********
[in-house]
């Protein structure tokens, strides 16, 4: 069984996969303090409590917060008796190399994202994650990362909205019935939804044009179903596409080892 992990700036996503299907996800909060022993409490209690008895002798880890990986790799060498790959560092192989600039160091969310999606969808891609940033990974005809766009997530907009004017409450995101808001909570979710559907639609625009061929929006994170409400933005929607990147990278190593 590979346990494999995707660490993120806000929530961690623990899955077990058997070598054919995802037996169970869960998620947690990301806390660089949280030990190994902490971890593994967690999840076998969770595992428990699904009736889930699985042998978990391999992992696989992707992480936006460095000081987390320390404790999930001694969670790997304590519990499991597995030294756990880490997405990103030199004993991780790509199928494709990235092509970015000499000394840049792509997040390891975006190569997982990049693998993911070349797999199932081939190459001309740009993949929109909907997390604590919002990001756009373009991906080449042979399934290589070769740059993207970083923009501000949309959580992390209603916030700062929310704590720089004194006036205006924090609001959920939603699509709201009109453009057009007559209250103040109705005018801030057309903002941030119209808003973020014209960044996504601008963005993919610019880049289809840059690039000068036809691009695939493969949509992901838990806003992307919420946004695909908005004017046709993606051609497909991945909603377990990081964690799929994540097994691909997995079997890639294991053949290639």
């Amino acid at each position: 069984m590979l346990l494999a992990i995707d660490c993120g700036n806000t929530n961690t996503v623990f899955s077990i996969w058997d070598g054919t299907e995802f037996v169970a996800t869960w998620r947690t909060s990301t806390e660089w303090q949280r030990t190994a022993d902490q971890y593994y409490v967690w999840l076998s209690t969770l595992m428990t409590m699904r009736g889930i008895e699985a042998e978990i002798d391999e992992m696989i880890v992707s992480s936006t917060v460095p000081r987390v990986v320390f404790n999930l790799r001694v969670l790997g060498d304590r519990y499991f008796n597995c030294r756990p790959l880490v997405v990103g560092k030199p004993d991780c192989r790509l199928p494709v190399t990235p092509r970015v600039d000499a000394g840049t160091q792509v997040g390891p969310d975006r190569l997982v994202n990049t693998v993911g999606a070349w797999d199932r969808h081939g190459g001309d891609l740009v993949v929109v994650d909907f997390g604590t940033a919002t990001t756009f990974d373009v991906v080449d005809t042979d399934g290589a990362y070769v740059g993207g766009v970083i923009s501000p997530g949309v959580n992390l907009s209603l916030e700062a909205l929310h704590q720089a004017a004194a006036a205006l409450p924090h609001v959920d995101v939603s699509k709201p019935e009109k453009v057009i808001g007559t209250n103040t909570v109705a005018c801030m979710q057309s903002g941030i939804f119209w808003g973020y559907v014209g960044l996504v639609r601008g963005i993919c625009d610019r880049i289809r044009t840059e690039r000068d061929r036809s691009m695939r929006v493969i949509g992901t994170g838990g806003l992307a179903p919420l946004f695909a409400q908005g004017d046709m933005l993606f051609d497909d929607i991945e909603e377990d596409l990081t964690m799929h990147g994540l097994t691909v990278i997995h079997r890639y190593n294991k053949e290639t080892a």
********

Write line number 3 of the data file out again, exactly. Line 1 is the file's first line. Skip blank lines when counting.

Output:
């Amino acid at each position: 069984m590979l346990l494999a992990i995707d660490c993120g700036n806000t929530n961690t996503v623990f899955s077990i996969w058997d070598g054919t299907e995802f037996v169970a996800t869960w998620r947690t909060s990301t806390e660089w303090q949280r030990t190994a022993d902490q971890y593994y409490v967690w999840l076998s209690t969770l595992m428990t409590m699904r009736g889930i008895e699985a042998e978990i002798d391999e992992m696989i880890v992707s992480s936006t917060v460095p000081r987390v990986v320390f404790n999930l790799r001694v969670l790997g060498d304590r519990y499991f008796n597995c030294r756990p790959l880490v997405v990103g560092k030199p004993d991780c192989r790509l199928p494709v190399t990235p092509r970015v600039d000499a000394g840049t160091q792509v997040g390891p969310d975006r190569l997982v994202n990049t693998v993911g999606a070349w797999d199932r969808h081939g190459g001309d891609l740009v993949v929109v994650d909907f997390g604590t940033a919002t990001t756009f990974d373009v991906v080449d005809t042979d399934g290589a990362y070769v740059g993207g766009v970083i923009s501000p997530g949309v959580n992390l907009s209603l916030e700062a909205l929310h704590q720089a004017a004194a006036a205006l409450p924090h609001v959920d995101v939603s699509k709201p019935e009109k453009v057009i808001g007559t209250n103040t909570v109705a005018c801030m979710q057309s903002g941030i939804f119209w808003g973020y559907v014209g960044l996504v639609r601008g963005i993919c625009d610019r880049i289809r044009t840059e690039r000068d061929r036809s691009m695939r929006v493969i949509g992901t994170g838990g806003l992307a179903p919420l946004f695909a409400q908005g004017d046709m933005l993606f051609d497909d929607i991945e909603e377990d596409l990081t964690m799929h990147g994540l097994t691909v990278i997995h079997r890639y190593n294991k053949e290639t080892a």